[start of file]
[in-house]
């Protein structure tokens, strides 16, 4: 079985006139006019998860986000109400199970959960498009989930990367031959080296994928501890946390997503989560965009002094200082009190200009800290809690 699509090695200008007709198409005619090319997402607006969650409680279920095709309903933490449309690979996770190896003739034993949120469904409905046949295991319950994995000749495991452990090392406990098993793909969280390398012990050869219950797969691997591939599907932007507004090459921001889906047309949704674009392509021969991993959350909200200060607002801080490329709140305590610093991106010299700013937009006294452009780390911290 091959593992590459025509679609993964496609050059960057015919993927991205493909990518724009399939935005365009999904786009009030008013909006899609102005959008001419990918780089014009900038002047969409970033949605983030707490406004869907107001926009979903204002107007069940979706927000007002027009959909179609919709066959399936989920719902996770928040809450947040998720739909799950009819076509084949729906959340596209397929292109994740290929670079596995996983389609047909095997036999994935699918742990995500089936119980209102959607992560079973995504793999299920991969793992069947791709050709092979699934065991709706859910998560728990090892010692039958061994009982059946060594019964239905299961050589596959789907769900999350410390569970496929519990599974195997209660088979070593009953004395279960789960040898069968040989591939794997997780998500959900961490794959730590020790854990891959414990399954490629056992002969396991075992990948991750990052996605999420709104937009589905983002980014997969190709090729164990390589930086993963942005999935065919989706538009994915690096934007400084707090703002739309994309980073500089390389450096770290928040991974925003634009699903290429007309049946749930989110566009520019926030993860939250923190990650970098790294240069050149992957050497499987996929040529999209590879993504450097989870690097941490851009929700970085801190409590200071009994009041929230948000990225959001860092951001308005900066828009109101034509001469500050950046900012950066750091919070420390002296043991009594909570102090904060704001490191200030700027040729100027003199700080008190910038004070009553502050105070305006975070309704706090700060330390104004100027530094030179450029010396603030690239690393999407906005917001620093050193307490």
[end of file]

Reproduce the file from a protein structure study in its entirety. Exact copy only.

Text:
[in-house]
């Protein structure tokens, strides 16, 4: 079985006139006019998860986000109400199970959960498009989930990367031959080296994928501890946390997503989560965009002094200082009190200009800290809690 699509090695200008007709198409005619090319997402607006969650409680279920095709309903933490449309690979996770190896003739034993949120469904409905046949295991319950994995000749495991452990090392406990098993793909969280390398012990050869219950797969691997591939599907932007507004090459921001889906047309949704674009392509021969991993959350909200200060607002801080490329709140305590610093991106010299700013937009006294452009780390911290 091959593992590459025509679609993964496609050059960057015919993927991205493909990518724009399939935005365009999904786009009030008013909006899609102005959008001419990918780089014009900038002047969409970033949605983030707490406004869907107001926009979903204002107007069940979706927000007002027009959909179609919709066959399936989920719902996770928040809450947040998720739909799950009819076509084949729906959340596209397929292109994740290929670079596995996983389609047909095997036999994935699918742990995500089936119980209102959607992560079973995504793999299920991969793992069947791709050709092979699934065991709706859910998560728990090892010692039958061994009982059946060594019964239905299961050589596959789907769900999350410390569970496929519990599974195997209660088979070593009953004395279960789960040898069968040989591939794997997780998500959900961490794959730590020790854990891959414990399954490629056992002969396991075992990948991750990052996605999420709104937009589905983002980014997969190709090729164990390589930086993963942005999935065919989706538009994915690096934007400084707090703002739309994309980073500089390389450096770290928040991974925003634009699903290429007309049946749930989110566009520019926030993860939250923190990650970098790294240069050149992957050497499987996929040529999209590879993504450097989870690097941490851009929700970085801190409590200071009994009041929230948000990225959001860092951001308005900066828009109101034509001469500050950046900012950066750091919070420390002296043991009594909570102090904060704001490191200030700027040729100027003199700080008190910038004070009553502050105070305006975070309704706090700060330390104004100027530094030179450029010396603030690239690393999407906005917001620093050193307490």